We use FreeRTOS from a large C++ application. We mostly use C++ wrappers around the FreeRTOS API, although some of these are inline functions, and sometimes we make kernel calls directly. Our application is compiled with exceptions enabled, although most of its functions are declared ‘noexcept’.
We have observed that when a ‘noexcept’ C++ function calls a C or C++ function that is not declared ‘noexcept’, GCC creates a small exception-handling table for that function, and sometimes also adjusts the stack alignment around the call to that function. Both of these add to the code space. Therefore, it is desirable to declare called functions ‘noexcept’ wherever possible, even C functions.
Fortunately, FreeRTOS appears to declare all its API functions with a trailing PRIVILEGED_FUNCTION macro call. So I changed the definition of this macro in file mpu_wrappers.h from an empty definition to the following:
# ifdef __cplusplus
#define PRIVILEGED_FUNCTION noexcept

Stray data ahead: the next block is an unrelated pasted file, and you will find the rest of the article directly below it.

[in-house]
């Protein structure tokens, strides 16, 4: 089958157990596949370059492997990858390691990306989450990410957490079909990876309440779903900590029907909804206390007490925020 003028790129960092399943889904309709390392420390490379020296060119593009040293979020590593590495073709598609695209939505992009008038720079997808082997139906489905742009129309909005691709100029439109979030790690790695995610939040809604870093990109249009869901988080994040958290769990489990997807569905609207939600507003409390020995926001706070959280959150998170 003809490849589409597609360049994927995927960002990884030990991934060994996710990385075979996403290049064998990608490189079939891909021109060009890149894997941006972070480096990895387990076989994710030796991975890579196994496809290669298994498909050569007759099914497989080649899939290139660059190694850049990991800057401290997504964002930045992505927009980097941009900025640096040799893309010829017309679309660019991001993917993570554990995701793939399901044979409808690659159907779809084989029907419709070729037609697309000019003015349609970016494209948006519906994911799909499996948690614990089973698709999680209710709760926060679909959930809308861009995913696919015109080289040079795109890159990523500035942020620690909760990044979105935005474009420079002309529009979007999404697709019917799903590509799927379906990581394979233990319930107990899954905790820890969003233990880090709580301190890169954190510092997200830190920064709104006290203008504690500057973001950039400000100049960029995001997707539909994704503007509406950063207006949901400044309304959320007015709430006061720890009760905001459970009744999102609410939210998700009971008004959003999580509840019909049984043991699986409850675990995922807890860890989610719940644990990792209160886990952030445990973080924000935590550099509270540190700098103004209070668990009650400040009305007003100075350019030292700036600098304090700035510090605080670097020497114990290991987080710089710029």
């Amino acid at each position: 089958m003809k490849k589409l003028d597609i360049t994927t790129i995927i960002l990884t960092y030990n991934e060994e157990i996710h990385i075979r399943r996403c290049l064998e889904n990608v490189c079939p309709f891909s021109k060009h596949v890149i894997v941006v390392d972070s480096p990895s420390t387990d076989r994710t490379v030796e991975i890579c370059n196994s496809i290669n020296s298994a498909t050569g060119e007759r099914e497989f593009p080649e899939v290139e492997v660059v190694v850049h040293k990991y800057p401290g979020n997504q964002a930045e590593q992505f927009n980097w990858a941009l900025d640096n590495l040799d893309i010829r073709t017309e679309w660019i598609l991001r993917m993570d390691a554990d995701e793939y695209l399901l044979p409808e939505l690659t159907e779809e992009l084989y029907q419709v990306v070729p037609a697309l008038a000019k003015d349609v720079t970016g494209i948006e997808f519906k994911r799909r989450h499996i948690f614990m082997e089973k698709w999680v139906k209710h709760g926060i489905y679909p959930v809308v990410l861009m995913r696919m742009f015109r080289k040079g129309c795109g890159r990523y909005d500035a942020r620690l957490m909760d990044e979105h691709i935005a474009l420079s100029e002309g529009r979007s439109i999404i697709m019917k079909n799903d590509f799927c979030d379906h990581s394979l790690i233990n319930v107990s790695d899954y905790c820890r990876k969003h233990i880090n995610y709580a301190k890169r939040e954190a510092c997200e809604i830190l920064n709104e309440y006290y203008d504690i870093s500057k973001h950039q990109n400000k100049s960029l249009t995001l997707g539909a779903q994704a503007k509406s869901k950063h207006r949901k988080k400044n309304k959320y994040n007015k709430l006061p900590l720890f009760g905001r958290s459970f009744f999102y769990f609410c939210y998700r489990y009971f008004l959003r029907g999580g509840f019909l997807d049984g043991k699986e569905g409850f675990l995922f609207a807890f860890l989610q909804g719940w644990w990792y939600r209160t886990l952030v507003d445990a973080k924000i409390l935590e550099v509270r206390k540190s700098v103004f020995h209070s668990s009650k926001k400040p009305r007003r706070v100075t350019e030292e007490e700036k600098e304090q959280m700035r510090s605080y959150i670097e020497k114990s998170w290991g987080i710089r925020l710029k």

This simple change saved 2316 bytes of code space in our application.
Thanks for the observation, David!
Whereever I have a say in system design, I insist in disabling C++ exceptions altogether (add -fno-exceptions to both compiler and linker options). One reason being that, as you observe, additional sections are being created that must (among other things) be sorted into the RAM layout to ensure bootloader compatibility AND cause (mostly unneeded) footprint.
The point for SEH in embedded systems is debatable anyways, but that is an entirely different discussion.
I compile with exceptions disabled whenever possible too. In this case, one of the tasks has to do complicated parsing of input. It proved much simpler to handle parsing errors using exceptions, instead of every parsing function returning an error object, which had to be tested by all its callers. So that part of the system uses exceptions, and all functions in the rest of the system (which includes all the hard real-time parts) are declared ‘noexcept’.
I published a blog entry on using C++ exceptions in embedded software at Using exceptions in C++ embedded software | David Crocker's Solutions blog.
@dc42 - FYI: GCC ARM exception bug
We don’t use exceptions in embedded code (though I sure would like to)…
Hope that helps,
Best Regards, Dave
PS: You didn’t say your platform, but you might also want to review this: https://community.arm.com/developer/tools-software/oss-platforms/f/gnu-toolchain-forum/11581/gcc-7-2-1-on-cortex-m4---c-exceptions-not-being-caught